“Combatting Gun Violence as a Public Health Crisis: Insights from Steve Love”

After the May 6th shooting at an Allen, Texas mall, the task of public health has become even more complex. It involves a combination of medicine, epidemiology, sociology, psychology, criminology, education, and economics. Over the last century, three key advances in public health were clean drinking water, sanitation, and vaccines. In recent years, driver safety has also been a major public health initiative. Thanks to the nation’s focus on highway safety from 1967 to 2017, driver fatalities per mile decreased by 80 percent.

Although people often confuse medicine with public health, they are not the same. While medicine focuses on preventing and treating medical conditions affecting individuals, public health aims to intervene and prevent major crises affecting the population. The Centers for Disease Control and Prevention (CDC) currently identifies gun violence as a major public health concern for the nation. According to the CDC, firearm-related incidents are the fifth leading cause of death for people ages 1-44 in 2020, and the leading cause of death among children and teens.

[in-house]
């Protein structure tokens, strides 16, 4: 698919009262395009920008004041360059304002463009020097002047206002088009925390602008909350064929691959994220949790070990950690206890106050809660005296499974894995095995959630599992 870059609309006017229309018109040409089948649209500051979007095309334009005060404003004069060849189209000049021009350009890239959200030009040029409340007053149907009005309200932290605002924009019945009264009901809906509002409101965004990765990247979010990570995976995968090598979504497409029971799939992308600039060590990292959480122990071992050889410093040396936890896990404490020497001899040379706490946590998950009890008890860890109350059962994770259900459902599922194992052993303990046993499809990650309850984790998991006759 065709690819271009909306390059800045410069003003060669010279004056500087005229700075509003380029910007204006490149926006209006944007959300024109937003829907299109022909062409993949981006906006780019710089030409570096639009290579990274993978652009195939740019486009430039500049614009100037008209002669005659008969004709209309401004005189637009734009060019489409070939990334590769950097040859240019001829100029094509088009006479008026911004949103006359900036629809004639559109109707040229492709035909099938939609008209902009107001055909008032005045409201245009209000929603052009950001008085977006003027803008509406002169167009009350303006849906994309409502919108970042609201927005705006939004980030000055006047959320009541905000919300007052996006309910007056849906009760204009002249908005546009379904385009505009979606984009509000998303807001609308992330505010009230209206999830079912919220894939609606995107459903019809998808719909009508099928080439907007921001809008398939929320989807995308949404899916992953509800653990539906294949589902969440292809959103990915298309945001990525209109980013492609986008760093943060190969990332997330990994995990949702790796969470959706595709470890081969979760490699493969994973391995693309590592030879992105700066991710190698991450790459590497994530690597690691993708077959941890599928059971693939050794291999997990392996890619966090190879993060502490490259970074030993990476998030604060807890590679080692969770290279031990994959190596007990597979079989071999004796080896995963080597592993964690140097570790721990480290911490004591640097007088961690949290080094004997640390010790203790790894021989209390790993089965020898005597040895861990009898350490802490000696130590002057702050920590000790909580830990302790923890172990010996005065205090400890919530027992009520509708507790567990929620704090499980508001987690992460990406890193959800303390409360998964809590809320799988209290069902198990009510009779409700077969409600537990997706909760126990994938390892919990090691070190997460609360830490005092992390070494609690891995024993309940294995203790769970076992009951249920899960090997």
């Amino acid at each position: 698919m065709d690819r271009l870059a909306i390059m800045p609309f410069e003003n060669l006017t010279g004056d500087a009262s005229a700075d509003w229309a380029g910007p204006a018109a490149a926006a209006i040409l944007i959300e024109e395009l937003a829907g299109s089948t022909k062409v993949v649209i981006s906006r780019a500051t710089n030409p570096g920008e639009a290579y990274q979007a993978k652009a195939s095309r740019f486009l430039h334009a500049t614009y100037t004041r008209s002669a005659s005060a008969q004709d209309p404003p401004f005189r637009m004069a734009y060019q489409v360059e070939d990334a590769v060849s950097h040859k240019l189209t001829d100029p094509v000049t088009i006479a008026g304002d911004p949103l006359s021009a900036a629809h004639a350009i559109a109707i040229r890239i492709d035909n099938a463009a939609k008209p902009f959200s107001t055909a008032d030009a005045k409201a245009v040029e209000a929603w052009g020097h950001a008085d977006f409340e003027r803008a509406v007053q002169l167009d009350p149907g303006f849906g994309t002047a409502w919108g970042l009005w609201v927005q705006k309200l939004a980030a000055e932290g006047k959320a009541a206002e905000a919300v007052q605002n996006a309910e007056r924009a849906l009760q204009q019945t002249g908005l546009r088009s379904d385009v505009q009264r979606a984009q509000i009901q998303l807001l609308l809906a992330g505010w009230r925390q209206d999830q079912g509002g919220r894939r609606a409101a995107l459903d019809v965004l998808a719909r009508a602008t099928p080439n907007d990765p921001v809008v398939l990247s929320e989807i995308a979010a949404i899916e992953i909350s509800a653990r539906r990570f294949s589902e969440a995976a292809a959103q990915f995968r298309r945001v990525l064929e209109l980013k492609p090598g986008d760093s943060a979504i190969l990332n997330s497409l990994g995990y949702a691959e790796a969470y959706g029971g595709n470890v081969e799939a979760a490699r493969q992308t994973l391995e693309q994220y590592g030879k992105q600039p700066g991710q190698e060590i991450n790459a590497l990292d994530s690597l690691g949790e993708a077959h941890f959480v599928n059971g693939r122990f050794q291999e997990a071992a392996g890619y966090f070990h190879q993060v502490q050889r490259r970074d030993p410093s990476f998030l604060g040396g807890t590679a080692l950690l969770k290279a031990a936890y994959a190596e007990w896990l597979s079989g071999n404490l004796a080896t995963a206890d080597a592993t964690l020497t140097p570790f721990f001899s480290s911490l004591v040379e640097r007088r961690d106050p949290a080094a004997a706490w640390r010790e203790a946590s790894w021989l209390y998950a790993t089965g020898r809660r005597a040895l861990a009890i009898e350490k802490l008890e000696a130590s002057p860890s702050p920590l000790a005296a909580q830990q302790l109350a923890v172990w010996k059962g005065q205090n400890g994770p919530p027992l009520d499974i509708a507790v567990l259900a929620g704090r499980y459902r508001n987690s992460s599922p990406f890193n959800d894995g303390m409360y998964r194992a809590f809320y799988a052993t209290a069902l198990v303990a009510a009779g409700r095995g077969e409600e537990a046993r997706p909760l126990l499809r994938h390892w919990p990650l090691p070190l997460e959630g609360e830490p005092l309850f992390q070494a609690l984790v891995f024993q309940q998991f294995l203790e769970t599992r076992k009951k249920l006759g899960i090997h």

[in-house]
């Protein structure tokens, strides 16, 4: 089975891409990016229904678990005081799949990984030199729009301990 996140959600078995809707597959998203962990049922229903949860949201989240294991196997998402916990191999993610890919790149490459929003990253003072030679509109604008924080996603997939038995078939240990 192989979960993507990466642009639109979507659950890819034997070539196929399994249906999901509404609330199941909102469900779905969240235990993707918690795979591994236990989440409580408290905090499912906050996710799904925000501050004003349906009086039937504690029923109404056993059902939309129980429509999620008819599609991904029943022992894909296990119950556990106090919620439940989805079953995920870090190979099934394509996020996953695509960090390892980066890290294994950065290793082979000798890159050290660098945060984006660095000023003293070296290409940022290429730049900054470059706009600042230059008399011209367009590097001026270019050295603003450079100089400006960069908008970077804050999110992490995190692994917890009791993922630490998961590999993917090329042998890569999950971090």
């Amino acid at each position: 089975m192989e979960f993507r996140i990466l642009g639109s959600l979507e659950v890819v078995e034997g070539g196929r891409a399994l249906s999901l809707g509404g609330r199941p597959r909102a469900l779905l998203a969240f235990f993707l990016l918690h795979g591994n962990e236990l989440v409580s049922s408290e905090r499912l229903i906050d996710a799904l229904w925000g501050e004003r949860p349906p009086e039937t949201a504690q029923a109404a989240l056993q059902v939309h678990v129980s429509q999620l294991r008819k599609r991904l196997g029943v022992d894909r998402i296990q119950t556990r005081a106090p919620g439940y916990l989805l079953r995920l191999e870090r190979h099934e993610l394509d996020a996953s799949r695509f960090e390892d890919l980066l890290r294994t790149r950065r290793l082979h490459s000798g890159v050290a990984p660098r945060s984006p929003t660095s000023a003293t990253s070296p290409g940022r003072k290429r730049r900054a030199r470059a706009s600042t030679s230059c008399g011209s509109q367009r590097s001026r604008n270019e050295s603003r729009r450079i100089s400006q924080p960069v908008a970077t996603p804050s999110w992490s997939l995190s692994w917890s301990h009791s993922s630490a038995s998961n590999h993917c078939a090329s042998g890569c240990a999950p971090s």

The CDC has established a four-step process to address this public health crisis, including defining the problem, identifying risk factors, developing strategies, and broadly applying policies. The Kaiser Family Foundation (KFF) found that the United States leads all large, economically secure countries in firearm deaths for children and teens ages 1 to 19. Firearm mortality among children and teens in the United States was seven times higher than that of neighboring Canada, which is very concerning.

To combat gun violence, extensive research and data analysis need to be funded. According to the CDC, over half of all suicides in the United States are gun-related. Gun safety should be a top priority for cities, states, and federal governments. This is a public health crisis that threatens American lives every day, and action needs to be taken immediately. Let’s start a dialogue with the same tenacity we once did for clean drinking water, sanitation, vaccines, and highway safety.

Steve Love is the CEO and Chairman of the DFW Hospital Council, a 90-member group that connects North Texas hospitals and industry leaders. He believes that gun violence is an epidemic that needs to be addressed through a broad public health approach.

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